Reference:

AvePoint, (2019). SharePoint 2019 Feature Breakdown: An Essential Overview for New Adopters. Available at:
https://www.avepoint.com/blog/sharepoint-hybrid/sharepoint-2019-overview/ [Accessed: 10th July 2019].

The post SharePoint 2019 Feature Breakdown: An Essential Overview for New Adopter appeared first on European SharePoint, Office 365 & Azure Conference, 2019, Prague, Czech Republic.

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Before you can do anything with SharePoint 2019 you have to install SQL Server.  You have a couple of options available as both SQL Server 2016 and 2017 can be used.  I want to go with SQL Server 2017 (all the latest features right?).  So in this post I will be demonstrating how to install and configure SQL Server 2017 for SharePoint 2019.  If you are wondering why you should bother with SharePoint 2019 at all, review my previous post to review a lot of the features you gain and others you lose.  This series doesn’t cover the AD and server configuration.  There are a couple of posts I did when building out SharePoint 2013 that can assist with this.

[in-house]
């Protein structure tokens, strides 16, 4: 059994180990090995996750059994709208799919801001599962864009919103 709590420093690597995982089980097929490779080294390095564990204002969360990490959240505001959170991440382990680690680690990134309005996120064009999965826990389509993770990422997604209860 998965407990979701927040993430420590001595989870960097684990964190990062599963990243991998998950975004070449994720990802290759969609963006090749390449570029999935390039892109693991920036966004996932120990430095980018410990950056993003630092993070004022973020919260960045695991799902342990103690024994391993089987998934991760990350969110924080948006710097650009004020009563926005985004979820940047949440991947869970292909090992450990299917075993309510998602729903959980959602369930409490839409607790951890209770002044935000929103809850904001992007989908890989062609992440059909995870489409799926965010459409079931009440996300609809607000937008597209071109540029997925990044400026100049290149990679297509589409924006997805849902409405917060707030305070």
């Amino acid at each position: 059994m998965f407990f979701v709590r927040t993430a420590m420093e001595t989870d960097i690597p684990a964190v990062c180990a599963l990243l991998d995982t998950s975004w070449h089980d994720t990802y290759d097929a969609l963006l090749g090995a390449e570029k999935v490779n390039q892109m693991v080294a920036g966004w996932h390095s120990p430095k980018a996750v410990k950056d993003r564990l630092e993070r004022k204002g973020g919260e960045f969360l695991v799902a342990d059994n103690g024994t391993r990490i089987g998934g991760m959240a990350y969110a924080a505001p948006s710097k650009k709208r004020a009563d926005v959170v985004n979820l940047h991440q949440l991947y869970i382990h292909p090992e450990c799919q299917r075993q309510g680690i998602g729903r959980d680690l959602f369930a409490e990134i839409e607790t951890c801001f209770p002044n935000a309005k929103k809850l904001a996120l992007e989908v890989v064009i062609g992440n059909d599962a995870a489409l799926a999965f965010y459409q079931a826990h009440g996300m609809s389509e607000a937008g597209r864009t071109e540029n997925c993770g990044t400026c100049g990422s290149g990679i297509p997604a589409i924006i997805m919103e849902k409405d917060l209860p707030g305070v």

If you are interested in checking out the other items in this series click on the links below:

Install and Configure SQL Server 2017 for SharePoint 2019

In your VM, mount the SQL Server 2017 image.  While I don’t really need a config or unattend file this configuration I am going to go through the steps anyways in case I need to install SQL Server again somewhere else.  First I am going to copy the necessary binaries to the server.Copy SQL Binaries to ServerPowerShell

12#Assumes ‘E’ is your DVD drive.  Change as requiredCopy-Item E:\ C:\Install\SQLBinaries\ -Recurse